A. “Tumors were treated in a single fraction to doses ranging from 15 to 25 Gy prescribed to the 50-65% isodose volumes covering 80-100% of the target volume.”
B. “Tumors were treated in a single fraction to doses ranging from 8 to 27 Gy (dose to the target minus 10 mm3) prescribed to the 50-65% isodose volumes.”
The second abstract excerpt would be more informative to the reader. A table including each patient treated would need to be included in the manuscript associated with abstract A to convey the same information.
As the radiosurgery community may not be able to agree on a specific near minimum dose metric, it is still possible for each clinical practice to select its own. It is a caveat of this work that it may not reflect clinical practice in other clinical environments or with other radiosurgery devices.
In radiosurgery, absolute minimum doses are sensitive to changes in dose calculation grids and dose calculation algorithms. Based on our experience, standardizing dose prescription to the isodose volume covering the PTV - 10 mm3 would have little impact on clinical practice and would be relatively insensitive to dose calculation parameters.
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How Low Should You Go: Choice of Minimum Dose Prescription in Cranial Radiosurgery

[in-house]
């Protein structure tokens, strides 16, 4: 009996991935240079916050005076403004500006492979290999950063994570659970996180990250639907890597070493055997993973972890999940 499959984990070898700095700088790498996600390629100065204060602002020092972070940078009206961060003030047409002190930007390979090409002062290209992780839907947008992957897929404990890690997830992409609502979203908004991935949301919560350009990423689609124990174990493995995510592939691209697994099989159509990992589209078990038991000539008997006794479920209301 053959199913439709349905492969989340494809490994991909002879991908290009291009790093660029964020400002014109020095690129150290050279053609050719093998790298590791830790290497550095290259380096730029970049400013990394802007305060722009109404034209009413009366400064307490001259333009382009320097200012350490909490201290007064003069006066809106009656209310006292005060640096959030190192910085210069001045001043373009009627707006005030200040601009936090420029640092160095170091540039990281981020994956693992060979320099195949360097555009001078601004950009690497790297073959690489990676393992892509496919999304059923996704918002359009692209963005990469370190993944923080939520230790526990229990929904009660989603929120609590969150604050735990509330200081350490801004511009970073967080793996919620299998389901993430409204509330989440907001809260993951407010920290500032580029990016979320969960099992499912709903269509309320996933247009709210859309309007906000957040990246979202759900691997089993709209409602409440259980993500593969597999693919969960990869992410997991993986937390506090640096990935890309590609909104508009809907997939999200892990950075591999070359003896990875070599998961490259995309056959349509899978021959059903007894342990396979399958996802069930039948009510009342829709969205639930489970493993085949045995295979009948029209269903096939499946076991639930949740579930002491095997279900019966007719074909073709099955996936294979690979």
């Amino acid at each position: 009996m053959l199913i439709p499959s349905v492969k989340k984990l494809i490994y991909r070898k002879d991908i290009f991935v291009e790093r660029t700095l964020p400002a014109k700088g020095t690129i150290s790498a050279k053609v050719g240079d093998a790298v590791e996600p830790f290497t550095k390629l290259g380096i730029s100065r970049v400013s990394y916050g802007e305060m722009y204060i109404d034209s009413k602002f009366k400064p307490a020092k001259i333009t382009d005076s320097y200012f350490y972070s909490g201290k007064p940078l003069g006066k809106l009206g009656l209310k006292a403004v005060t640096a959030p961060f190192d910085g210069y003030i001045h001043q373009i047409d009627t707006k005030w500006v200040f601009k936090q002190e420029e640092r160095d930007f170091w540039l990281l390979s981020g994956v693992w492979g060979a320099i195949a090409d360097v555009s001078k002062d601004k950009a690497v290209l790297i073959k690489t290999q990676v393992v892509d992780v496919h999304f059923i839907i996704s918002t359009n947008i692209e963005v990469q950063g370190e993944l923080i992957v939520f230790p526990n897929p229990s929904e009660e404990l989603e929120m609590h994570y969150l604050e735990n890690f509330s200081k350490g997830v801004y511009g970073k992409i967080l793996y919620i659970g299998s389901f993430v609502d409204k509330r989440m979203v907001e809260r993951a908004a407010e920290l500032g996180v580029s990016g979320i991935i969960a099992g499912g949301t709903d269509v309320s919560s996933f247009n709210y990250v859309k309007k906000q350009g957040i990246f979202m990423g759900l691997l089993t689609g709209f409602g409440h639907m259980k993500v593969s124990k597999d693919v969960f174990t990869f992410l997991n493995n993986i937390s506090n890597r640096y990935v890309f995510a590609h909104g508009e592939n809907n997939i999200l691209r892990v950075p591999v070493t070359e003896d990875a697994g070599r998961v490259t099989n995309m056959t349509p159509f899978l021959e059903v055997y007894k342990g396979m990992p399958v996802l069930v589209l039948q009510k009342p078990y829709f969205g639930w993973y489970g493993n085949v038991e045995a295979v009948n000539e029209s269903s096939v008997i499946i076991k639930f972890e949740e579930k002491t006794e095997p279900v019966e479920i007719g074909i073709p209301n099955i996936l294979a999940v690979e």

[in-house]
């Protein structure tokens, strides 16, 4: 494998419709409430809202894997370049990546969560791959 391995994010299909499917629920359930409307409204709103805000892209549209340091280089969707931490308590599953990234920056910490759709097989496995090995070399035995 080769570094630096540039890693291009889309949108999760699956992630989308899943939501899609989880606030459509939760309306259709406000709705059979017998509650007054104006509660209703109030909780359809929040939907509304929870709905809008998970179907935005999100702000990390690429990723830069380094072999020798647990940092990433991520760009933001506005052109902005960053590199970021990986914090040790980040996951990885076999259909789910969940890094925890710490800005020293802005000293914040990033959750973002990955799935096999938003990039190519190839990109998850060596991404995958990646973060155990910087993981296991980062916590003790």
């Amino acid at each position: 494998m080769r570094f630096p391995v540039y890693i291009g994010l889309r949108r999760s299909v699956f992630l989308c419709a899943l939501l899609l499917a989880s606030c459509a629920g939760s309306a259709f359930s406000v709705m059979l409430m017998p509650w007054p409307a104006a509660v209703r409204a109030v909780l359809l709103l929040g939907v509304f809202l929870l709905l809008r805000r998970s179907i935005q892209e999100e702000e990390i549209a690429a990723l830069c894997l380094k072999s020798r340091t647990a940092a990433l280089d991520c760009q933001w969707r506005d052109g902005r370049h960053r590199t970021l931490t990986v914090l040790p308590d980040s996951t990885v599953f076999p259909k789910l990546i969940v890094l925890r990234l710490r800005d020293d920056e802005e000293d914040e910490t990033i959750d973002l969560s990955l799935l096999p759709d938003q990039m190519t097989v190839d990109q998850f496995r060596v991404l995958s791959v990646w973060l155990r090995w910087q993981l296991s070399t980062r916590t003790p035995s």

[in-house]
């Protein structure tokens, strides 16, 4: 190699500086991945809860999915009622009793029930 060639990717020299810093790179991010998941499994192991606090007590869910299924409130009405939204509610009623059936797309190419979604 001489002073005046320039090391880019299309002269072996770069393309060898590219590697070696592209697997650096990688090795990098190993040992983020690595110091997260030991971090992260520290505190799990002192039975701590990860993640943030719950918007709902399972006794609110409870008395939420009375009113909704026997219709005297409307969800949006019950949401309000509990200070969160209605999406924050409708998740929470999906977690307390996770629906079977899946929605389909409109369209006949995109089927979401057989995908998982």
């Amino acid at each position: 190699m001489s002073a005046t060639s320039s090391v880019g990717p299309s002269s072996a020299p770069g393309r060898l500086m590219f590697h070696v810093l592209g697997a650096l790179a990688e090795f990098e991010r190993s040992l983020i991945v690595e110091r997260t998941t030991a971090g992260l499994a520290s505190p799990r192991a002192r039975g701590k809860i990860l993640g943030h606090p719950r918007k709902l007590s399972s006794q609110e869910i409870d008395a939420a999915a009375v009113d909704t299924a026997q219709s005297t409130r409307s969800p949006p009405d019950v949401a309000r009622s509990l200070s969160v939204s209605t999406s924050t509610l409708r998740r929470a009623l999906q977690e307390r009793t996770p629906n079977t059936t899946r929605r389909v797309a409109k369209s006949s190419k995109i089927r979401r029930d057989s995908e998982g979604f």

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Human subjects: All authors have confirmed that this study did not involve human participants or tissue. Animal subjects: All authors have confirmed that this study did not involve animal subjects or tissue. Conflicts of interest: In compliance with the ICMJE uniform disclosure form, all authors declare the following: Payment/services info: All authors have declared that no financial support was received from any organization for the submitted work. Financial relationships: All authors have declared that they have no financial relationships at present or within the previous three years with any organizations that might have an interest in the submitted work. Other relationships: All authors have declared that there are no other relationships or activities that could appear to have influenced the submitted work.
Cite this article as:
Roberge D, Leclerc-Champagne C, Doucet R, et al. (June 29, 2015) How Low Should You Go: Choice of Minimum Dose Prescription in Cranial Radiosurgery. Cureus 7(6): e282. doi:10.7759/cureus.282
Received by Cureus: April 16, 2015
Peer review began: April 16, 2015
Peer review concluded: June 27, 2015
Published: June 29, 2015
© Copyright 2015
Roberge et al. This is an open access article distributed under the terms of the Creative Commons Attribution License CC-BY 3.0., which permits unrestricted use, distribution, and reproduction in any medium, provided the original author and source are credited.
This is an open access article distributed under the terms of the Creative Commons Attribution License, which permits unrestricted use, distribution, and reproduction in any medium, provided the original author and source are credited.